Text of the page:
Tag Archives: energy medicine

Day 19: better than wrinkle cream

19 Jan

Tonight I again listened to Donna Eden share her wisdom about energy medicine on an international conference call.

She described how energy medicine techniques can help heal everything from disease to stress to even those pesky wrinkles forming in the crease of my eyes.

The cure for wrinkles?
Now that’s good medicine if you ask me!

The reasoning?
Happiness plumps up cells.
Fear makes DNA taut.

As Donna described, fear and disease are bad energy.  Fear leads to poor decisions and habits.  Bad habits lead to blocked energy, which forms disease.  What a vicious cycle.

The good news is we are hardwired for love and joy.
Beyond some simple energy techniques, Donna reminded everyone to:
“Tap into your good” and “Remember how beautiful you are.”

If Einstein said, “Everything is energy” and Gandhi said, “Where there is love there is life” then I say, “Slather thy face with the energy of love.”

Why not?
It could be even better than wrinkle cream.

Day 346: cut up, burned out and fried

12 Dec

Cut it out!
Tonight, that is precisely what I did.

All the innards of my bras now lay in the garbage can.

Well, at least the metal fillings do, the underwire part of the bra that promised cleavage —something I’m not sure I ever had, even with my best and brightest bras I bought.

So, now, they be gone.  It was a little tip from Donna Eden this past week as I sat in one of her workshops and she explained how the little spindly wires interact with the body’s energy systems and clog toxins around the breast, lungs and heart.

Turns out there is an entire book dedicated to bras and breast cancer called Dressed to Kill.  I haven’t read it yet, but I feel like I have enough information to cut out the metal caps of my own cloth cups.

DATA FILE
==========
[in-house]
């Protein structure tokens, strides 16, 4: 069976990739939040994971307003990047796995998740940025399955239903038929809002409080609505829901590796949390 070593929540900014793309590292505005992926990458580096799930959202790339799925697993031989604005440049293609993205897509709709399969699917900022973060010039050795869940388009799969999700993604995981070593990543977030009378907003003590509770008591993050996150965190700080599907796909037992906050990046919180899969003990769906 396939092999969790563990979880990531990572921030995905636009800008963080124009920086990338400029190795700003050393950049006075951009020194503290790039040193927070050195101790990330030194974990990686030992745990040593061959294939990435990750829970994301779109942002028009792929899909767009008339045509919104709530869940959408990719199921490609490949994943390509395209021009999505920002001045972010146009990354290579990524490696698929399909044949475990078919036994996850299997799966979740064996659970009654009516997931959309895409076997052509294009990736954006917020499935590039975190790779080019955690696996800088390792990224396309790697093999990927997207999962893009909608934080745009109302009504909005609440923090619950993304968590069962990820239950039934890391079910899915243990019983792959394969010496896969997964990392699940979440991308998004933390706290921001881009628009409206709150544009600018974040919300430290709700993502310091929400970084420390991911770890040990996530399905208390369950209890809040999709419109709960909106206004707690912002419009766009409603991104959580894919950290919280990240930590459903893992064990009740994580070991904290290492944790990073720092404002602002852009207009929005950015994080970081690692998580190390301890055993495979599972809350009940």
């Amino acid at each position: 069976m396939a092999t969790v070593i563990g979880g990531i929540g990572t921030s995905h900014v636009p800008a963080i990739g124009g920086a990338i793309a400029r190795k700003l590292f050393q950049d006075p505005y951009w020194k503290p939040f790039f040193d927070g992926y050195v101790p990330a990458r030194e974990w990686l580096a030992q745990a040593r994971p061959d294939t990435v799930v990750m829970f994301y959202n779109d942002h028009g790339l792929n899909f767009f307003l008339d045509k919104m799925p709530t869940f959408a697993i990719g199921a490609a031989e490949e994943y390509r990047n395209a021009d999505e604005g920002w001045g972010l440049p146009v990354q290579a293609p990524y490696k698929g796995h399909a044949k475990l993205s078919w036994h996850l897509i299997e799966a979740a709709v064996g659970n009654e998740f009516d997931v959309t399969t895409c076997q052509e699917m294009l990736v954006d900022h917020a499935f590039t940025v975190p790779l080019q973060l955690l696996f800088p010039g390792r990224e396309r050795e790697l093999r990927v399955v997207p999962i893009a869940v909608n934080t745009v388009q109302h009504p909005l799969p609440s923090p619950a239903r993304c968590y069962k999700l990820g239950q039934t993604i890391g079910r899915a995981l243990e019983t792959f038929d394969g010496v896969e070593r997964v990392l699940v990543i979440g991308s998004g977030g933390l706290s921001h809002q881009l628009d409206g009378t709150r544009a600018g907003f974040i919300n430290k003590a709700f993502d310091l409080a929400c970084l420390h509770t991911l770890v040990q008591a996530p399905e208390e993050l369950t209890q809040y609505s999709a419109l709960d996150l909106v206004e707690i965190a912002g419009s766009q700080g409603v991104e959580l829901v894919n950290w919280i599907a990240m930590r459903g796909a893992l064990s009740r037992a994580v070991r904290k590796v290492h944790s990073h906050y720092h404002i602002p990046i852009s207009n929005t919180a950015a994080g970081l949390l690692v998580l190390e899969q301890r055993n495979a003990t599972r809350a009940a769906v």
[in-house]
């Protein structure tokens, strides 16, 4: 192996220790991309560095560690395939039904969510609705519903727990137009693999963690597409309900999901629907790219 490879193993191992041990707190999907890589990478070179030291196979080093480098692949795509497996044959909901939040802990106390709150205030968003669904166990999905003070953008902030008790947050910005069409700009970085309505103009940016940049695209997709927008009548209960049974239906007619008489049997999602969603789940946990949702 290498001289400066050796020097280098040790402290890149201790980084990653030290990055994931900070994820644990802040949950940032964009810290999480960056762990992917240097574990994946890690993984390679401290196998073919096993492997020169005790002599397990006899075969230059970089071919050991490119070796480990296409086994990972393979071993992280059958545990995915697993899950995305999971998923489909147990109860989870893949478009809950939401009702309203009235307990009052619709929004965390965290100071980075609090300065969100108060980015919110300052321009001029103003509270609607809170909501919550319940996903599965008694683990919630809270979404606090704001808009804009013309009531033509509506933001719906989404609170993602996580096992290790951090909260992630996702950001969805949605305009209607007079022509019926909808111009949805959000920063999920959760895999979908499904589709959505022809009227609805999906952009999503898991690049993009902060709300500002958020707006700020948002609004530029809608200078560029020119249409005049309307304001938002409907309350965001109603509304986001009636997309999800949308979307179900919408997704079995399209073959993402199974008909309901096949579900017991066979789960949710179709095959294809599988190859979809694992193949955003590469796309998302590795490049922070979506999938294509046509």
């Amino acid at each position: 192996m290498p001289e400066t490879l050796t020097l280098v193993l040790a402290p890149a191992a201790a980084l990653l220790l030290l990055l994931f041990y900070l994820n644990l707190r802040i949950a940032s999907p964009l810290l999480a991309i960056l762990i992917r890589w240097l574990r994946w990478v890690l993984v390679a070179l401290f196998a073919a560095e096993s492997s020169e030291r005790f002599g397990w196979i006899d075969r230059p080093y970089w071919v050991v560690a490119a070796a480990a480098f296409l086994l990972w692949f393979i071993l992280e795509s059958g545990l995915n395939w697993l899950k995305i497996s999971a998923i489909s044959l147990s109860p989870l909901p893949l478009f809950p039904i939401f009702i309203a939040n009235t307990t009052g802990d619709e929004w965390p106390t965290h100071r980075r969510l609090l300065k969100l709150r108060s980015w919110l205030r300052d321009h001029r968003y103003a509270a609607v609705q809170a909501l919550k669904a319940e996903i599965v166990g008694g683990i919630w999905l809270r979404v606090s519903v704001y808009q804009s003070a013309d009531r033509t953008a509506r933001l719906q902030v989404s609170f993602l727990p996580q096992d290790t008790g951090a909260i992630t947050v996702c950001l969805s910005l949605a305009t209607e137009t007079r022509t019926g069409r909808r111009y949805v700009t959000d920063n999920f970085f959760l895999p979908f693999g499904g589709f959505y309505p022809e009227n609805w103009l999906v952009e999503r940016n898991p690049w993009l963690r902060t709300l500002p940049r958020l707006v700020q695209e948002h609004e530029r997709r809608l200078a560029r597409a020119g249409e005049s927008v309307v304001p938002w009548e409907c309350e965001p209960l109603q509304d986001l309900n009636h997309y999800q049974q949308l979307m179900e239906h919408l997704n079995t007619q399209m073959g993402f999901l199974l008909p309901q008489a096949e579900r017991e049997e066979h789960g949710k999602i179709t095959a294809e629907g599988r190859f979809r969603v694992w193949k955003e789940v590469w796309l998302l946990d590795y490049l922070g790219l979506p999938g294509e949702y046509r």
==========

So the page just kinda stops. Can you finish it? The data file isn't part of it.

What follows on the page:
Speaking of…
“Cutting it out” could be the answer to many issues, including what I promised to write about today — burnout.

I learned a bit more about burnout this past week from Joan Borysenko.

You know my friend Burnout right?
I’m sure you’ve met before, at some point in time in your life.  Ironically, the term “burnout” was first coined the year of my birth, 1974.

Here are the top three symptoms:

– Emotional exhaustion, that feeling of having your plug pulled out of the socket. It’s a feeling of being depleted emotionally and physically.

– Compassion fatigue, feeling like you’ve lost the ability to empathize, maybe you become short with others or your otherwise glass-half-full-self feels cynical.

– Loss of competence and confidence. Enough said. 

The problem is, apparently burnout is often diagnosed as depression, which is then unnecessarily overmedicated.  The real difference between burnout and depression is that rest will resolve burnout, where it won’t make a dent with depression.

As Joan explained this weekend, the first step to burnout is in most cases the passion and the purpose that comes with a calling.  A dream job.  A higher purpose.  Something that takes all of you down a path in life.

Some tell-tale signs include:

  1. Being driven by an ideal
  2. Working like a maniac
  3. Putting your own needs last
  4. Feeling miserable and being clueless why
  5. The death of values
  6. Feeling frustrated, agressive, cynical
  7. Emotionally exhausted
  8. Destructive self comfort
  9. Isolation
  10. Inner emptiness
  11. Feeling like who cares and who bothers
  12. Physical and metal collapse

(Sounds to me like the trip I took down Corporate America Lane.)

In general, the problem with burnout is that it usually ends in accidents (like car accidents) from the mental collapse and physical exhaustion.

There is hope! And it starts by CUTTING IT OUT.
The best advice Joan gave was to start by stopping.

Stop doing.
She suggests making a compassionate connection, maybe with nature or people or some activity that brings you joy.  And, to stop doing anything that drains your energy.

If you want to see more, her CNN video is here: Fried Video and her book is here.

Whether it’s bras or burnout, the bottom line is — we all need good, quality support. Even better when it’s comfortable too. 

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